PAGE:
What are the DOT Medical Condition Disqualifications for CDL Drivers?
Although people who have medical conditions are certainly able to live a fully functioning life, there are some instances in which their condition might put them or others in dangerous conditions. One of these instances is commercial truck driving. Driving a truck is different from driving an everyday vehicle, like a Subaru or Jetta. That is why there are several medical disqualifications for CDL drivers.
A driver must be able to maneuver a 40-ton semi-truck; changing lanes, driving winding roads, and managing any unexpected situations that may come up. Drivers have to always be aware of their surroundings and fully in control of their vehicle. Not only that, but they also have to be able to handle all forms of inspections, deliveries, and loadings. Due to the demanding nature of the job, there are D.O.T. disqualifying medical conditions which may prevent someone from getting a CDL.
Perhaps the most obvious of all disqualifications for CDL license is vision impairment. The minimum vision requirement for a CDL driver is 20/40, meaning that “you can see only as good as a normal person can see at 40 feet away from an eye chart.” Being able to see the road at all times is an inflexible standard. Even being colorblind can potentially disqualify you, since traffic lights and road signs can potentially be misinterpreted.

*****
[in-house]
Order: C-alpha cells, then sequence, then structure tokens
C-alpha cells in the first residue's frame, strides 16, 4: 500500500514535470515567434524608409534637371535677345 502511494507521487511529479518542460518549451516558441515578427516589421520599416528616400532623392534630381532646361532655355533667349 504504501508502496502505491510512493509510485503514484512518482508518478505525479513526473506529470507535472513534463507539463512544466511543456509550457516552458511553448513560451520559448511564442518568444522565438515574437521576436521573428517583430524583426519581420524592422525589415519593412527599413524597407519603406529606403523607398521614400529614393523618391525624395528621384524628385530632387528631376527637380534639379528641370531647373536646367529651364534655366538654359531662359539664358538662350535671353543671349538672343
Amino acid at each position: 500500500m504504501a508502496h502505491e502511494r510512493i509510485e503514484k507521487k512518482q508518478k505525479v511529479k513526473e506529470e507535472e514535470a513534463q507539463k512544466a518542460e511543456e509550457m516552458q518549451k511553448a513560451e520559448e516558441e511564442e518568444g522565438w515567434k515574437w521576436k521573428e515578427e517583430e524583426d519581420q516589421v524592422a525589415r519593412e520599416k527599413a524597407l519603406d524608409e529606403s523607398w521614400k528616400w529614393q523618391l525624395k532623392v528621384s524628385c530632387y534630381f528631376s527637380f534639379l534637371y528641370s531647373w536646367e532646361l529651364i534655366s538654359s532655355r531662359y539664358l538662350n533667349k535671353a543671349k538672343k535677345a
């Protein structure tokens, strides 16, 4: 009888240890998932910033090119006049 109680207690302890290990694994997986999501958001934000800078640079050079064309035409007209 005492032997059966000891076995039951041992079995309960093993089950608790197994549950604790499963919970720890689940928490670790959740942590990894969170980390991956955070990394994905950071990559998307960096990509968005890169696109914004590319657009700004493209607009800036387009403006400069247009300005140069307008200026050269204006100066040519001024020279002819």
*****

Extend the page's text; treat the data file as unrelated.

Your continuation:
For decades, hearing loss was a medical disqualification for CDL drivers. But in 2014, FMCSA (Federal Motor Carrier Safety Administration) lifted its ban, kicking off a new wave of deaf CDL drivers by approving 40 CDL applications. Many think it is due to the recent shortage of truck drivers, but the claim is unconfirmed.
Seizures and Epilepsy
The Department of Transportation prohibits those diagnosed with epilepsy or with a history of seizures from obtaining a Commercial Driving License, although they do try to take it case by case. If a driver were to lose consciousness while on the road, they would lose control of the vehicle, threatening the lives of themselves and others. Epilepsy is a CDL medical disqualification and some states even prohibit people from driving for leisure if they have a history of seizures.
Diabetes may also be a disqualification for CDL license, but the medical condition is not an immediate disqualification. Just like the cases with epileptic drivers, most CDL applications from diabetics are investigated as an individual case. Diabetics can procure a license, given they pass certain exams and receive the proper certifications. Among a few other requirements, the driver must have a “stable insulin regimen and properly controlled insulin-treated diabetes mellitus.”
There are other medical disqualifications for CDL drivers that include Meniere’s disease, oxygen therapy, and certain mental illnesses. But at the end of the day, they are put in place for the safety of the driver and others on the road. The standards that need to be met to get your CDL are not unreasonable, considering how demanding this profession is. Fortunately, even if truck driving isn’t for you, there are still a lot of options for career and life paths for people who are disabled or otherwise at a disadvantage.